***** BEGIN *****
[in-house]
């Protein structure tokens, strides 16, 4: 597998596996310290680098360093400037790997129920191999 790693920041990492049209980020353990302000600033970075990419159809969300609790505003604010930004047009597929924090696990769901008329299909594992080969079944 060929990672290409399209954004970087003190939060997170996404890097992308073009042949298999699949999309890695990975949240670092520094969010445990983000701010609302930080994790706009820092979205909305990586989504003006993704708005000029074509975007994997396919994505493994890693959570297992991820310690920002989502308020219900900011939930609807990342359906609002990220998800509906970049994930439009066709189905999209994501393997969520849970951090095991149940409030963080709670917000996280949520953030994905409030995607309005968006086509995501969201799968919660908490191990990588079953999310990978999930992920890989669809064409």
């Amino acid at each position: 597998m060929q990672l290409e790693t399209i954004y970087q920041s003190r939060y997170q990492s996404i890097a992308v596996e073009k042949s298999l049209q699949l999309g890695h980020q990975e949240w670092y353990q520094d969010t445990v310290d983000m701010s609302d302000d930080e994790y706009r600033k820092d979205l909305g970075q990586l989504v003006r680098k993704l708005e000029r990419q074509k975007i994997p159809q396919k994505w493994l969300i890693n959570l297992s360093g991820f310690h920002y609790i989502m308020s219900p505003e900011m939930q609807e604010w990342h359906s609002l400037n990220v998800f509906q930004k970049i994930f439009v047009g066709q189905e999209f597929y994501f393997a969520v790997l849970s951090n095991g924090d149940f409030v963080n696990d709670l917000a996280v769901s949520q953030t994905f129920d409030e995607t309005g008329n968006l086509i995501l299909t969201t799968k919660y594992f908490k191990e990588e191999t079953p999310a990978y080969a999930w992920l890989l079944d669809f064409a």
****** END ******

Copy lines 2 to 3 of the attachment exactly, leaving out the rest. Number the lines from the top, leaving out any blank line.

């Protein structure tokens, strides 16, 4: 597998596996310290680098360093400037790997129920191999 790693920041990492049209980020353990302000600033970075990419159809969300609790505003604010930004047009597929924090696990769901008329299909594992080969079944 060929990672290409399209954004970087003190939060997170996404890097992308073009042949298999699949999309890695990975949240670092520094969010445990983000701010609302930080994790706009820092979205909305990586989504003006993704708005000029074509975007994997396919994505493994890693959570297992991820310690920002989502308020219900900011939930609807990342359906609002990220998800509906970049994930439009066709189905999209994501393997969520849970951090095991149940409030963080709670917000996280949520953030994905409030995607309005968006086509995501969201799968919660908490191990990588079953999310990978999930992920890989669809064409």
């Amino acid at each position: 597998m060929q990672l290409e790693t399209i954004y970087q920041s003190r939060y997170q990492s996404i890097a992308v596996e073009k042949s298999l049209q699949l999309g890695h980020q990975e949240w670092y353990q520094d969010t445990v310290d983000m701010s609302d302000d930080e994790y706009r600033k820092d979205l909305g970075q990586l989504v003006r680098k993704l708005e000029r990419q074509k975007i994997p159809q396919k994505w493994l969300i890693n959570l297992s360093g991820f310690h920002y609790i989502m308020s219900p505003e900011m939930q609807e604010w990342h359906s609002l400037n990220v998800f509906q930004k970049i994930f439009v047009g066709q189905e999209f597929y994501f393997a969520v790997l849970s951090n095991g924090d149940f409030v963080n696990d709670l917000a996280v769901s949520q953030t994905f129920d409030e995607t309005g008329n968006l086509i995501l299909t969201t799968k919660y594992f908490k191990e990588e191999t079953p999310a990978y080969a999930w992920l890989l079944d669809f064409a």